The United Nations has drawn global attention to the plight of children on the world’s roads to generate action to better ensure their safety in line with the UN decade of action for road safety, 2011-2020.
As the global community commemorates this year’s edition of road safety week, the event is further heightened by global statistics on road crashes which indicate that about 186,300 children under 18 years die from road traffic crashes annually.
In a statement made available to our correspondent in Abuja, Federal Road Safety Commission, FRSC Corps Commander, Corps Public Education Officer, Imoh Etuk, the rate of road traffic death are three times higher in developing countries than in developed countries.
In Nigeria, the Federal Road Safety Corps’ statistics on road crashes involving children indicate that 1, 903 were killed and 8,667 other children were injured in 61,806 reported cases of road crashes between 2010 and 2014.
Out of these fatalities, 1,138males and 765 female children died in the last 5 years while 5,426 males and 3, 241 female children were also injured during the same period.
“The week will feature several events hosted by governments, international agencies, civil society organisations and private companies, including the delivery of the “Child Declaration for Road Safety” to policy-makers.
“The events will further highlight the World Health Organisation’s package of ten key strategies for keeping children safe on the road.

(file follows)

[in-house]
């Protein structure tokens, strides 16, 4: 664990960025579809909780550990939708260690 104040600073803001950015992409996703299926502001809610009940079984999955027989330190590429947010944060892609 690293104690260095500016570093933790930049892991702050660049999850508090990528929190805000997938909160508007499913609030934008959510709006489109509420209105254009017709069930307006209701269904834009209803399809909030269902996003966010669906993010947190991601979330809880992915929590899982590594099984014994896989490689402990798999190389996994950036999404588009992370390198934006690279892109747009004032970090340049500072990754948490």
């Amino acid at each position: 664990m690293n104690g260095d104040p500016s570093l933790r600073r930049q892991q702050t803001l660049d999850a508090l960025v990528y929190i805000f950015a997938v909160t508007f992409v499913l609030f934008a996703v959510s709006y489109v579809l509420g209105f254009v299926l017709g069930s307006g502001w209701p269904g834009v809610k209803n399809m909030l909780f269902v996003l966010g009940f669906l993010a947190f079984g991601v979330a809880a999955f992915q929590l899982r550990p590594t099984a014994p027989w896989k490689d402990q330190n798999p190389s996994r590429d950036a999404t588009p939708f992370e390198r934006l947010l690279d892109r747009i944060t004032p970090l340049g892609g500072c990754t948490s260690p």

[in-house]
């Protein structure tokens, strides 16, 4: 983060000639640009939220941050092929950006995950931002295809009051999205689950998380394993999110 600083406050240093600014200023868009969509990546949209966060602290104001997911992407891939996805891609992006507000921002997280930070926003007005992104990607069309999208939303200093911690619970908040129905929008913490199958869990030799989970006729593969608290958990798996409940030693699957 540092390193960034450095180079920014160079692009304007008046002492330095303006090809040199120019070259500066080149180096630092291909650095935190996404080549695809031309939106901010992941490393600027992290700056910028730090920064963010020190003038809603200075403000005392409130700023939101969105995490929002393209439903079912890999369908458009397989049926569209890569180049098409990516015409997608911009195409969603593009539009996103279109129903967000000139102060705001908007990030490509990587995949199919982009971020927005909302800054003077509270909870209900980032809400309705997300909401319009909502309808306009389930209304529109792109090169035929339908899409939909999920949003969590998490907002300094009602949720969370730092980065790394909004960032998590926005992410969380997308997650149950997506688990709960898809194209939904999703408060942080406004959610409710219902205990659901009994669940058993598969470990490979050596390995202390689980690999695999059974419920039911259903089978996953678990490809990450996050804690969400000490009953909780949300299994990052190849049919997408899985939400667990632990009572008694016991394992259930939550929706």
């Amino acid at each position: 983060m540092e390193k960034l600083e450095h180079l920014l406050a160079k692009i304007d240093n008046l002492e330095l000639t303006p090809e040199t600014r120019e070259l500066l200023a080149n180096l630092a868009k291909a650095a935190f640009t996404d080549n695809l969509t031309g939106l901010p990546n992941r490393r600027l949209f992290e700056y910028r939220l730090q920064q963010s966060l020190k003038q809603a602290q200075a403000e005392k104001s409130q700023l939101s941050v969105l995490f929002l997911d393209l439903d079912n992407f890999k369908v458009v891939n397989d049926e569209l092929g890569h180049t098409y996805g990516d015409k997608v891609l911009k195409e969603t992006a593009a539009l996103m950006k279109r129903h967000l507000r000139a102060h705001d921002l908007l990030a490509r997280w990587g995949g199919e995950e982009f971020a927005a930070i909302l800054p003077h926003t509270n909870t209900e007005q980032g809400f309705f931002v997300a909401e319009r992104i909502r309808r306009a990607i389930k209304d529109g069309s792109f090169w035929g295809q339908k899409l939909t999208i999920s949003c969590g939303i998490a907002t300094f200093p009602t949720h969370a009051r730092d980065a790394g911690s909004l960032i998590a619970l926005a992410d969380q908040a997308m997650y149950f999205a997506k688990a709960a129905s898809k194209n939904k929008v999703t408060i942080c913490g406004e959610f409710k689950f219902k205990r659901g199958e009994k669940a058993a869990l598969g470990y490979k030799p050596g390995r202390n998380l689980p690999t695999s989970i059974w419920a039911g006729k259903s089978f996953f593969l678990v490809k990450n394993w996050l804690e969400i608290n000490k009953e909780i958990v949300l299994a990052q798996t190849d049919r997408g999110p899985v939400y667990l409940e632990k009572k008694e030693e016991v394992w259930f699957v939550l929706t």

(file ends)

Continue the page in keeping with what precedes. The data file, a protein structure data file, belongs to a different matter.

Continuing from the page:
“Further to this arrangement, in September 2015, all Governments meeting at the United Nations will launch a new set of global goals for future development.
“The ‘post-2015’ Sustainable Development Goals will set the agenda for all work, worldwide on international development. They will replace the current ‘Millennium Development Goals, MDGs.
“There is therefore a global push for road safety which was not initially included in the Millennium Development Goals, to be integrated and given priority attention across the globe.
“Road traffic injuries have a health burden on the scale of malaria and tuberculosis, and the death rate is increasing. The crisis is most severe in developing countries, which account for 90 percent of the 1.3 million road traffic fatalities each year.
“The United Nations has recognised that road traffic injury represents a major public health and development crisis. In the first draft of the new ‘Sustainable Development Goals’, Governments have included a target to halve road traffic fatalities.
“The Save Kids’ Lives campaign together with partners around the world is now calling on world leaders to ensure that this target is in the new Goals when they are launched in September 2015,” it said.

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